By : dr. Edward Harahap, Sp.U
Urologist at National Cancer Center Hospital of Dharmais
Is written for Instalasi Deteksi Dini & Onkologi Sosial RS Kanker “Dharmais”
Prostate Cancer is the most common type of cancer in men and second most frequent cause of cancer-related death in men. An estimated 217,730 men diagnosed in the United States in 2010. A malignant (cancerous) tumor that begins in the prostate gland. Some prostate cancers grow very slowly and may not cause problems for years . Prostate cancer is somewhat unusual because most do not spread outside the prostat.
What is the Function of the Prostate?
The prostate is a walnut-sized gland located behind the base of the penis, in front of the rectum, and below the bladder. It surrounds the urethra, the tube-like channel that carries urine and semen through the penis. The main function of the prostate is to make seminal fluid, the liquid in semen that protects, supports, and helps transport sperm.
What are the Risk Factors for Prostate Cancer?
• Race/ethnicity (Black men have highest risk)
• Family history
• Digital rectal examination (DRE)
• Prostate-specific antigen (PSA) test
• PSA to screen many men with no symptoms is controversial
What are the Symptoms of Prostate Cancer?
• Frequent urination, or weak or interrupted urine flow
• The urge to urinate frequently during the night
• Pain or burning during urination, or blood in the urine or semen
• If the cancer has spread, symptoms include: pain in the back, weight loss, fatigue
• Symptoms are not specific to prostate cancer, could be caused by an enlarged prostate, a condition called benign prostate hyperplasia (BPH), an infection, or other conditions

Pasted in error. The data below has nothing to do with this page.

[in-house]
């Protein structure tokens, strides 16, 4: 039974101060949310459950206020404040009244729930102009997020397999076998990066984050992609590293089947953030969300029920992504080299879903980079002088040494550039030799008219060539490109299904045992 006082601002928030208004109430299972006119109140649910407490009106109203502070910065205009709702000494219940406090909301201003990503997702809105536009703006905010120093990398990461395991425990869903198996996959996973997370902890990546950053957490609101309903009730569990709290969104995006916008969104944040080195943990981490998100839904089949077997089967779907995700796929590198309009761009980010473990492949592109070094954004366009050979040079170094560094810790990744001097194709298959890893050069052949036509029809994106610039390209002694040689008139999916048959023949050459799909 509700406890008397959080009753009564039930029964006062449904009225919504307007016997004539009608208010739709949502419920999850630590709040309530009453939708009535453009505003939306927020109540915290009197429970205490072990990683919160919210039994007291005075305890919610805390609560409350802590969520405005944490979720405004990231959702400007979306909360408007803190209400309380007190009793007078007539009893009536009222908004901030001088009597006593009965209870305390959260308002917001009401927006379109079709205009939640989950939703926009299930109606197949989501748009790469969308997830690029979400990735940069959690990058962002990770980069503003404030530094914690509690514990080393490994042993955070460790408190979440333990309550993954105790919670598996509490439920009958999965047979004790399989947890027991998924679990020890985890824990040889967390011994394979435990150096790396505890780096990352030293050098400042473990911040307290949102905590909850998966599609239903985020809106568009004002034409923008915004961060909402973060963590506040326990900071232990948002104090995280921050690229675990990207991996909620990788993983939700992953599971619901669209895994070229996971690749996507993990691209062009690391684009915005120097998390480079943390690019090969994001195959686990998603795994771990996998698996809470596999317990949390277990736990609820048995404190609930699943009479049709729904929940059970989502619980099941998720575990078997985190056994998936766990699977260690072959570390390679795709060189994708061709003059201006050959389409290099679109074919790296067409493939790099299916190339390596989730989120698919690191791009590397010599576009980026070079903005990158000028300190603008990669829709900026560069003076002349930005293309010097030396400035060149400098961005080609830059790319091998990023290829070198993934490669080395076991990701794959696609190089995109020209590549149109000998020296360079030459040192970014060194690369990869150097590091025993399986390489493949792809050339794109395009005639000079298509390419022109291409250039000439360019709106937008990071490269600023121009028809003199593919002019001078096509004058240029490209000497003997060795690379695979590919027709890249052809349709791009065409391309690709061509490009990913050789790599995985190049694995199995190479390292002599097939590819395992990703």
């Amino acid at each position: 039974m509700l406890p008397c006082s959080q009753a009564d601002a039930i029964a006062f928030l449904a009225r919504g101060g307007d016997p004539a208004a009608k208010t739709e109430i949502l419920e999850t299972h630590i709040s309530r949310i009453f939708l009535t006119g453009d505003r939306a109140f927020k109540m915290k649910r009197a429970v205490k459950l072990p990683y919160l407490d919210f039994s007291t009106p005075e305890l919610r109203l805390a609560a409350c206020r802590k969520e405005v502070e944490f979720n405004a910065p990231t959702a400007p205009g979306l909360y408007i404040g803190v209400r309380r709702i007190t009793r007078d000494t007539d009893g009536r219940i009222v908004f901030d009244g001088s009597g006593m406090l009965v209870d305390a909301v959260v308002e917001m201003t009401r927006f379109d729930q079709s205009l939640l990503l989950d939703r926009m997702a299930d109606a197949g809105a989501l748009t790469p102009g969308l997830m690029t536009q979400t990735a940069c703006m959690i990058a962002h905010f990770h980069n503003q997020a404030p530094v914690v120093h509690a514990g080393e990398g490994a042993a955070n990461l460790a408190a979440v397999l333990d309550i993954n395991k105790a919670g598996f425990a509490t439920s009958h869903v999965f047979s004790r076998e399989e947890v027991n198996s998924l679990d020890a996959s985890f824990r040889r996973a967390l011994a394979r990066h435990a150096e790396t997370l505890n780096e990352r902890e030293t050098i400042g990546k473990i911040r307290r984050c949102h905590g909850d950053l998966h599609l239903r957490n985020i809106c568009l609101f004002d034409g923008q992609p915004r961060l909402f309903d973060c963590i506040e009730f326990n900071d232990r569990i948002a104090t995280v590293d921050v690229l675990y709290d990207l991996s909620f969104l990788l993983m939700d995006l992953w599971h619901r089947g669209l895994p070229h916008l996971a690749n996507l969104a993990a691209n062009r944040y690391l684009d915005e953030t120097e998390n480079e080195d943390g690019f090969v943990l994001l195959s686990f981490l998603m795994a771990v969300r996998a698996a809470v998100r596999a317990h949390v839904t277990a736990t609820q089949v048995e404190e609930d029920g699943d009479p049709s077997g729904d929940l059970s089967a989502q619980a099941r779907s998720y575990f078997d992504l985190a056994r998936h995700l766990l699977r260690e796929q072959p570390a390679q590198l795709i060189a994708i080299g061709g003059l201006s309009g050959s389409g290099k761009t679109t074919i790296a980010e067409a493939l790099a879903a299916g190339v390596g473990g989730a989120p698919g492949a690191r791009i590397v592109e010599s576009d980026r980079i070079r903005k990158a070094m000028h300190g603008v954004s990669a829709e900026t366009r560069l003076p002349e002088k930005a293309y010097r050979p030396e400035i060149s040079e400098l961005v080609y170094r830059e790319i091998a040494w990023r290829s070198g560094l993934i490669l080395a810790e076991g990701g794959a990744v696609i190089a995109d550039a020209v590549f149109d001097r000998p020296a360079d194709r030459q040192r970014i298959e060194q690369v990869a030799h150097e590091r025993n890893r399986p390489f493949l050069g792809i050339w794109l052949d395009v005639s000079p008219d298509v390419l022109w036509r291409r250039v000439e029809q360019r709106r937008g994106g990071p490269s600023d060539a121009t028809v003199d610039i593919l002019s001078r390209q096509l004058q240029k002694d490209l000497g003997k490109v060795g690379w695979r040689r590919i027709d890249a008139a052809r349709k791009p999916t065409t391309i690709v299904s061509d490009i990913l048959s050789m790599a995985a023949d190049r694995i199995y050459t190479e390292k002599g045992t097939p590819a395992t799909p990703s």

How is Prostate Cancer Diagnosed?
• PSA test
• Transrectal ultrasound (TRUS)
• Diagnosis is confirmed with a biopsy, often with TRUS
• Imaging tests can determine if the cancer has spread
Prostate Cancer Prevention ?
• Prostate cancer is an excellent candidate for chemoprevention with nutrition because of its long latency, high incidence, and strong correlation with specific dietary factors.
• The highest likelihood of chemoprevention of prostate cancer is in the very earliest stages of the disease, that is, prostatic intraepithelial neoplasia (PIN).
• Current evidence supports a chemopreventive approach that incorporates reduction of inflammation (using omega-3 fatty acids and antiinflammatory herbal supplements) and protection against oxidant damage (using antioxidant nutrients and herbs).
• Research into nutritional chemoprevention of prostate cancer is ongoing and highly promising, and it can be applied now with patients in the early stages of prostate cancer.
• Nutritional chemopreventive agents have no negative impact on potency or continence.
• Finasteride prevents prostate cancer
• NO increased risk of high-grade disease
• Minimal sexual side effects
• SELECT Trial may show benefits for Vitamin E and/or selenium, but no definitive evidence yet
• Statins may potentially prevent aggressive prostate cancer
• Studies are ongoing—nothing definitive yet.
• There is little downside to moderate changes in nutritional intake
• Vegetable intense diet
• Decrease meat, fat, and animal product intake
Edited by : Ois
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